Monday 24 October 2016

Working it out: A good old sing song . . . with Google!

Published 11/05/2015 | 02:30

Garth Brooks
Garth Brooks

Like many people who know less about the tastes of the nation than we think we do, I was surprised that Garth Brooks could have sold more tickets than there will be voters in the upcoming referenda. The five days was just the tip of the iceberg. They should put in a third referendum in which the nation undertakes never again to stop the pleasure of a few hundred thousand people who want to go to a gig. If that many people want a good night out, a way should be found on the basis that it will do us all good.

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During the recent all-too-short barbeque season, I was approached by a host with a fiendish look in his eyes. And a Garth Brooks compilation CD in his hand. He put in on and within thirty seconds most of the crowd were singing "If tomorrow never comes" at the top of their voices. And they knew the words. All of the words. And most of this lot probably hadn't even bought tickets. They were still in the closet.

The night continued and by the time the anthem came around again, everyone was singing at full power, all holding phones. People had cottoned on that you can google the lyrics of any song and join in. The night continued with a pattern. When someone picked up a guitar to sing there were always a few joining in from the beginning. By the chorus, Google had supplied the missing words and things increased to Fields of Athenry volume. Google have unwittingly revitalised the Irish sing song and you don't have to be Celine Dion.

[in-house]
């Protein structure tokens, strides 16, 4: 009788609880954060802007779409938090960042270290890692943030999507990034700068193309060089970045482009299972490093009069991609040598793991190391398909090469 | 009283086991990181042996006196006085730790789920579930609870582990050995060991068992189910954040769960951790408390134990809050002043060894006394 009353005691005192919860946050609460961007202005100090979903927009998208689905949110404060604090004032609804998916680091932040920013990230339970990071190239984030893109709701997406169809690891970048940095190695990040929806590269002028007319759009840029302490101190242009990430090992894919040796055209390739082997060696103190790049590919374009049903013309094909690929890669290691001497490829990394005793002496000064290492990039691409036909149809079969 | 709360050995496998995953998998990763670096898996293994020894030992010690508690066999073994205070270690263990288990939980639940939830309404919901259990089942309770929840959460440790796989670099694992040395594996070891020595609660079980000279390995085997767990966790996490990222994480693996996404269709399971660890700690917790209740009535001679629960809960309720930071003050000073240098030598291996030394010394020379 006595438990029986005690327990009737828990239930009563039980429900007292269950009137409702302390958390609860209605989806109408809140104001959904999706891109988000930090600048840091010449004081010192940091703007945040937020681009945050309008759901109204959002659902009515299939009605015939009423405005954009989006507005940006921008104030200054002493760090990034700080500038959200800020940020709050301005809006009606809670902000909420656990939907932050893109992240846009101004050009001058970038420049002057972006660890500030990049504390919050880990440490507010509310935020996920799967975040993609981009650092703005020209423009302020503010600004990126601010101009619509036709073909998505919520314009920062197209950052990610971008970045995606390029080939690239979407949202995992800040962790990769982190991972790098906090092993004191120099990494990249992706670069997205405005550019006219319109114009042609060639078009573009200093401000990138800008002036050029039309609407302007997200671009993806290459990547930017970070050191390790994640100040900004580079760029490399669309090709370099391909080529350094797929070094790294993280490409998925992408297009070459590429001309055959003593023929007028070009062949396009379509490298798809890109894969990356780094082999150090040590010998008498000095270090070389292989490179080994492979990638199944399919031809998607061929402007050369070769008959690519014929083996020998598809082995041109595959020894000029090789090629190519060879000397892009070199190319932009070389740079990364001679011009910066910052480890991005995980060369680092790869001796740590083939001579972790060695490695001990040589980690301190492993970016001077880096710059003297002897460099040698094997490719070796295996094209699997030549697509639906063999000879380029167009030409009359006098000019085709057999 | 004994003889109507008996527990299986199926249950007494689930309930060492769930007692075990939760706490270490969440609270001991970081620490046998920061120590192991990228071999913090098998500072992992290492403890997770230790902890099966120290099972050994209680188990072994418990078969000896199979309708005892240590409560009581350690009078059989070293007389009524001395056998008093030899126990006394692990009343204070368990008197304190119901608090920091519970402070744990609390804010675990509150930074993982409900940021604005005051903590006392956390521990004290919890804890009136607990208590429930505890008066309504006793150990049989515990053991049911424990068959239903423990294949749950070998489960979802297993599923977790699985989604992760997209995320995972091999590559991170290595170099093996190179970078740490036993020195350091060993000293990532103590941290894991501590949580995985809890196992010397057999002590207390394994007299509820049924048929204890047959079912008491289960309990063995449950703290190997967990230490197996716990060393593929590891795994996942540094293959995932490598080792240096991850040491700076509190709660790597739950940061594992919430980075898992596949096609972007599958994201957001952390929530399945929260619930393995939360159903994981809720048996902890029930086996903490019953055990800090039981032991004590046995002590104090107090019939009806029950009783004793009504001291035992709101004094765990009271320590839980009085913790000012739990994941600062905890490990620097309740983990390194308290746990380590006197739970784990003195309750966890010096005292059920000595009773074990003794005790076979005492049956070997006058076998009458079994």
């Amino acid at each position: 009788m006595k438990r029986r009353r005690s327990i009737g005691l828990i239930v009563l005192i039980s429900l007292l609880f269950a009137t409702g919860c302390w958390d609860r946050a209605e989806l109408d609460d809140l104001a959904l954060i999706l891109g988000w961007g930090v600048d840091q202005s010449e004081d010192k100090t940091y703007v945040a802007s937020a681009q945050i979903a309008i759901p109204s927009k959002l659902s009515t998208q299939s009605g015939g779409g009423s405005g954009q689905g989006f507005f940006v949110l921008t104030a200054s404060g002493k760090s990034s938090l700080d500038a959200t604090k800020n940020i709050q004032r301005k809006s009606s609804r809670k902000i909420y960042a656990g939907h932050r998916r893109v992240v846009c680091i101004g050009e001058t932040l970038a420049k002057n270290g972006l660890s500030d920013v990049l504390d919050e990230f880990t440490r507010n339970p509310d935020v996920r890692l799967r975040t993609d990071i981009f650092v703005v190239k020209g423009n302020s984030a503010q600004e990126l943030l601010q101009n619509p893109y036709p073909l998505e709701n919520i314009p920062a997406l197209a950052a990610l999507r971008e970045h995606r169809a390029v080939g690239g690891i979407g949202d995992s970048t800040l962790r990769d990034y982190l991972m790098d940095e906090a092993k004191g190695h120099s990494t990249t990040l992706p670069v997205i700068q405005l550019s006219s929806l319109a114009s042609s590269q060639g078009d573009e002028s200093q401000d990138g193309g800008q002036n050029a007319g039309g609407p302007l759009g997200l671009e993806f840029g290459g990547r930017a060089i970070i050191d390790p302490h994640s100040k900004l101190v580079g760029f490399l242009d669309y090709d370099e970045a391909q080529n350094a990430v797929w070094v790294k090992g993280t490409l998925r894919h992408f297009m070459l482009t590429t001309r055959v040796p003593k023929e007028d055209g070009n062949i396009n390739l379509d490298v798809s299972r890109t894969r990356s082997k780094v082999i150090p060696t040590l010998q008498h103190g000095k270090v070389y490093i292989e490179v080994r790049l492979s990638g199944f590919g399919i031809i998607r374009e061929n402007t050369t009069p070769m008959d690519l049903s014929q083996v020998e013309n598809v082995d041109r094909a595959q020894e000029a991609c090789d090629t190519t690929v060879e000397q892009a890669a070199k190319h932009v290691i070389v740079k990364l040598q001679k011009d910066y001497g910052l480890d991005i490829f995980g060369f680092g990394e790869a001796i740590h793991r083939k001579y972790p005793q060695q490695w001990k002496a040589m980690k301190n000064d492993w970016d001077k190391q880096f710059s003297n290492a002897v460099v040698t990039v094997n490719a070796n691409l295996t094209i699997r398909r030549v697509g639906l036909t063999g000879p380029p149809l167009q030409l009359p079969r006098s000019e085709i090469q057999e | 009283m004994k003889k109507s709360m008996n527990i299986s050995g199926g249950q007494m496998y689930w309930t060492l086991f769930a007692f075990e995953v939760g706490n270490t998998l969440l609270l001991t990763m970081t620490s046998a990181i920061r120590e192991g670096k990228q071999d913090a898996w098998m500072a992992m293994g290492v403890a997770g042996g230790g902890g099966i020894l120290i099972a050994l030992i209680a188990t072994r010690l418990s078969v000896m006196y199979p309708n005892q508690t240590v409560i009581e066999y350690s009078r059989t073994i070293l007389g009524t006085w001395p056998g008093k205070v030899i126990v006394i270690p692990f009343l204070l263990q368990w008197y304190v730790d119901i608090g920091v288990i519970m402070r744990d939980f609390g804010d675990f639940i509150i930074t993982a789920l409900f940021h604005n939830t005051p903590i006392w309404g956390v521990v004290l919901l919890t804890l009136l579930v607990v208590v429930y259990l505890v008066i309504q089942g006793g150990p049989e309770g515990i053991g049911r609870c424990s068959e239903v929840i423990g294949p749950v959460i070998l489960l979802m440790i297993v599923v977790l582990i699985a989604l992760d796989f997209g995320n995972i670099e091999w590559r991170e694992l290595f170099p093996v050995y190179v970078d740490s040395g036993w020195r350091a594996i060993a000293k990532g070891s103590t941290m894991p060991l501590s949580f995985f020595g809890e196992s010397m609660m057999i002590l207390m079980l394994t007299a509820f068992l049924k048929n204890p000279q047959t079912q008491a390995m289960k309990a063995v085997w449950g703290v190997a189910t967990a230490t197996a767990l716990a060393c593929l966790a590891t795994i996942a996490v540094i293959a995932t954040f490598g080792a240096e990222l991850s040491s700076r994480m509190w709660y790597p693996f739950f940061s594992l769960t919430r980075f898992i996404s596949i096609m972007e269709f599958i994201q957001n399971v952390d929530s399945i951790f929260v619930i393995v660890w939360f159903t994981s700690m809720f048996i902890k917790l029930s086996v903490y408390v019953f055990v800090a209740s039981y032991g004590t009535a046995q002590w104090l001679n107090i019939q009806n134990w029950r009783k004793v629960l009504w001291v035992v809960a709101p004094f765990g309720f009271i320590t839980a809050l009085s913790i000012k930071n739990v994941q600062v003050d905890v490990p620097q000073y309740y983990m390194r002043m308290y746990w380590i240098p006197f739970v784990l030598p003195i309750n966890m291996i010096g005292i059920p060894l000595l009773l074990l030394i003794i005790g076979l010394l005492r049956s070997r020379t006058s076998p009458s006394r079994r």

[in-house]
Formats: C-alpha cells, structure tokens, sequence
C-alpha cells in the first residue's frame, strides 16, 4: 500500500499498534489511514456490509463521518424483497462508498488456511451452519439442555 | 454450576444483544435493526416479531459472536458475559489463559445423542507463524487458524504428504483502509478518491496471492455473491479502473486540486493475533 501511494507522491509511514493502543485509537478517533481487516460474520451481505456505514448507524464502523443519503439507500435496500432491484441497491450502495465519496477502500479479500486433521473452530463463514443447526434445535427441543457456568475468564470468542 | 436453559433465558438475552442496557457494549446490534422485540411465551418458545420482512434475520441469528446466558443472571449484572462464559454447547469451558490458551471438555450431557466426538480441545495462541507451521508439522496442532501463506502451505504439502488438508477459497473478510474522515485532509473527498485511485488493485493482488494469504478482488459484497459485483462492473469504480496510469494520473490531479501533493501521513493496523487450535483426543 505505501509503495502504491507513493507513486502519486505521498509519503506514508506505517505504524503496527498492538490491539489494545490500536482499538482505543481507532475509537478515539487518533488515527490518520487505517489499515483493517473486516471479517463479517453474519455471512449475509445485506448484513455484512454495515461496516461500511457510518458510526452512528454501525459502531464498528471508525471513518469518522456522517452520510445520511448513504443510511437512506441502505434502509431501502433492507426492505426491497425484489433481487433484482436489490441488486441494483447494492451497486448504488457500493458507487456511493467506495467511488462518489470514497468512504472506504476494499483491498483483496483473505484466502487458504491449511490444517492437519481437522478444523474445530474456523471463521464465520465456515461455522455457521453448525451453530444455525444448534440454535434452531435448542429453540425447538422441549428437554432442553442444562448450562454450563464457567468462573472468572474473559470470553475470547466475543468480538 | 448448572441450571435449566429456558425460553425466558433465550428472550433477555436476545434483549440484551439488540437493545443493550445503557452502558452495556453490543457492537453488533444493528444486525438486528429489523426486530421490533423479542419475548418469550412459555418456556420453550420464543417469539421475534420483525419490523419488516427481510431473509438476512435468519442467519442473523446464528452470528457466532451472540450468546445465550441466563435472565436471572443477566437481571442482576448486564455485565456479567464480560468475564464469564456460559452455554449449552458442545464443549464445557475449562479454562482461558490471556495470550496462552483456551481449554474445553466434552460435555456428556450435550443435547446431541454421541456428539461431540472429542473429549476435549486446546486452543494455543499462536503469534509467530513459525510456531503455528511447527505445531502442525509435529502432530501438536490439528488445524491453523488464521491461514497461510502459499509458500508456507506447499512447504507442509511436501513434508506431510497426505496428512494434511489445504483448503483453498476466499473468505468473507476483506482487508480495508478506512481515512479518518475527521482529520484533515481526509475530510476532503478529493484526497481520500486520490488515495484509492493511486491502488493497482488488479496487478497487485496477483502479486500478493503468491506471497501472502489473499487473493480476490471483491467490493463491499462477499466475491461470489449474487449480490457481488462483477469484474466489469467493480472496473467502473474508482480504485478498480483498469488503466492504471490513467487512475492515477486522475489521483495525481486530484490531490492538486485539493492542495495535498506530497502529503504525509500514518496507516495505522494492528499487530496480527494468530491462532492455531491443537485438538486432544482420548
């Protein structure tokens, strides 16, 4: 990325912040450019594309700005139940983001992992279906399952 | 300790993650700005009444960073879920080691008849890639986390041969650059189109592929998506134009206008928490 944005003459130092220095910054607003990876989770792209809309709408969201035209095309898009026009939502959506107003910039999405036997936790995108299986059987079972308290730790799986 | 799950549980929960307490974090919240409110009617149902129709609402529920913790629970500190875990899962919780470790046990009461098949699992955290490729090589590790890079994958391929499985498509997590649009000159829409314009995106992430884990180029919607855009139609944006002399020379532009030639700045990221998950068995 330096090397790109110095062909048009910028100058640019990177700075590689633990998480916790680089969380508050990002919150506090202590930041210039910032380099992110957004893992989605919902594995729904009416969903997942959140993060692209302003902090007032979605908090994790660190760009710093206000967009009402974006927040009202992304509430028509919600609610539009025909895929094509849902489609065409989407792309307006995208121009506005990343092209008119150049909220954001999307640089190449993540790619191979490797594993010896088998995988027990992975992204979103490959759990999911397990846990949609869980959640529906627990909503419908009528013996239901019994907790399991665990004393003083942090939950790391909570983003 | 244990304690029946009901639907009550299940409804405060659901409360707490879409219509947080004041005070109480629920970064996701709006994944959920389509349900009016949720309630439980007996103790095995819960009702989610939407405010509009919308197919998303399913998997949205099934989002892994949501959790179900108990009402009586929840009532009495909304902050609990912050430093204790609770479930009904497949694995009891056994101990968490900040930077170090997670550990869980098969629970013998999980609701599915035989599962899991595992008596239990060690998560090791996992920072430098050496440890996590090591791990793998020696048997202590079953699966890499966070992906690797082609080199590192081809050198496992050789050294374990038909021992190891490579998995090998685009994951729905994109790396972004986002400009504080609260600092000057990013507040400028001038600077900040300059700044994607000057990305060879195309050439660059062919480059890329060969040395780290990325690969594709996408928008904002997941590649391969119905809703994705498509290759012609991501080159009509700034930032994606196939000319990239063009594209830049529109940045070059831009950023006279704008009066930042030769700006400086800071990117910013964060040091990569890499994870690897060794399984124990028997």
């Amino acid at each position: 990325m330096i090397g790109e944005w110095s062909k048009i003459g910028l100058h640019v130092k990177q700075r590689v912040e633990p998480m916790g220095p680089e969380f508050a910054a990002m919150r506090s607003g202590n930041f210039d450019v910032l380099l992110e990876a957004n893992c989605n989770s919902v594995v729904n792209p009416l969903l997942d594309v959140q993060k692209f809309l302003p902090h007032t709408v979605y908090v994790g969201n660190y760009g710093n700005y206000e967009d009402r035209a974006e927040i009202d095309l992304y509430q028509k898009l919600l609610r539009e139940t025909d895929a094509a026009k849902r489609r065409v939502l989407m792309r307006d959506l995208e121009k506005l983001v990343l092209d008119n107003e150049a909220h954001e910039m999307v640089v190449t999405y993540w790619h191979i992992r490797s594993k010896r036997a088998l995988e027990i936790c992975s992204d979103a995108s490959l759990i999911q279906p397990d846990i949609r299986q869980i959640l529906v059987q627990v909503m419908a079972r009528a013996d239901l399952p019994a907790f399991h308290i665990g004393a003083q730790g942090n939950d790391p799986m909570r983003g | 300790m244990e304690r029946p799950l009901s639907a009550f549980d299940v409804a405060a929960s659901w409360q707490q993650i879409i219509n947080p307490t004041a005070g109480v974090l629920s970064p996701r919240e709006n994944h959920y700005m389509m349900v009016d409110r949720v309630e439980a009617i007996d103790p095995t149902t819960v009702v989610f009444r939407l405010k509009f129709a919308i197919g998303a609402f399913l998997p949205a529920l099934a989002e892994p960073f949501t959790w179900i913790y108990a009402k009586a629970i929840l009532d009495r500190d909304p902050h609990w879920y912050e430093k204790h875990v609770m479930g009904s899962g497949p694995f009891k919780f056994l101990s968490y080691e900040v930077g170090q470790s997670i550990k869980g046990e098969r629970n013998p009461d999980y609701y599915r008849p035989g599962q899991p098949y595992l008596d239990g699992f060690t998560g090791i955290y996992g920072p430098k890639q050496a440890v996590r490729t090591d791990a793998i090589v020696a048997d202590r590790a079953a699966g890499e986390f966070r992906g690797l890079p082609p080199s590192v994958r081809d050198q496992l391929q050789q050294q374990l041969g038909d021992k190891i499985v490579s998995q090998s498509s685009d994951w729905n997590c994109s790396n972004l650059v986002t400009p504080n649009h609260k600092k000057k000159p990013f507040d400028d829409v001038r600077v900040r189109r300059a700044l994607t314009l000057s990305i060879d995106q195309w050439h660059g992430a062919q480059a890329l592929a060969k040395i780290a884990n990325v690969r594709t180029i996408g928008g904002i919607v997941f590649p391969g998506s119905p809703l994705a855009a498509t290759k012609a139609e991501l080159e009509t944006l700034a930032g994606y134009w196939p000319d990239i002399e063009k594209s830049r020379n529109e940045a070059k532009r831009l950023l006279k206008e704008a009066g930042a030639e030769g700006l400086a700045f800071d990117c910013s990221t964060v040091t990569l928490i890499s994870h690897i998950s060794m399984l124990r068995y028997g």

Paul McCartney should know better than most. He sings about chatting through the night and then "we always come back to the songs we were singing at any particular time." Now those would be sessions worth being a fly on the wall at.

Anyone who sings will tell you that it feels good, be that in the shower, the car, in a choir or at a party. But most of us don't put in the work. We don't learn the words and we don't sing often enough. However, I have been surprised by the number of people who have quietly admitted to me in recent times that they have taken singing lessons. Why? Because they want to have a party piece. They needed to get back their confidence.

There are many psychological studies on the effects of singing. And they are all positive in terms of benefits to well-being. The chemicals that show we are stressed are lowered. Anxiety and depression levels are improved. Some of this may be due to the social interactions that take place around singing - choirs seem to be very beneficial, possibly because of the combination of concentration and learning along with socialising and feeling part of a group. Many people say that the most terrifying social experience that they can imagine is speaking in front of a group. But if you can overcome the singing fear?

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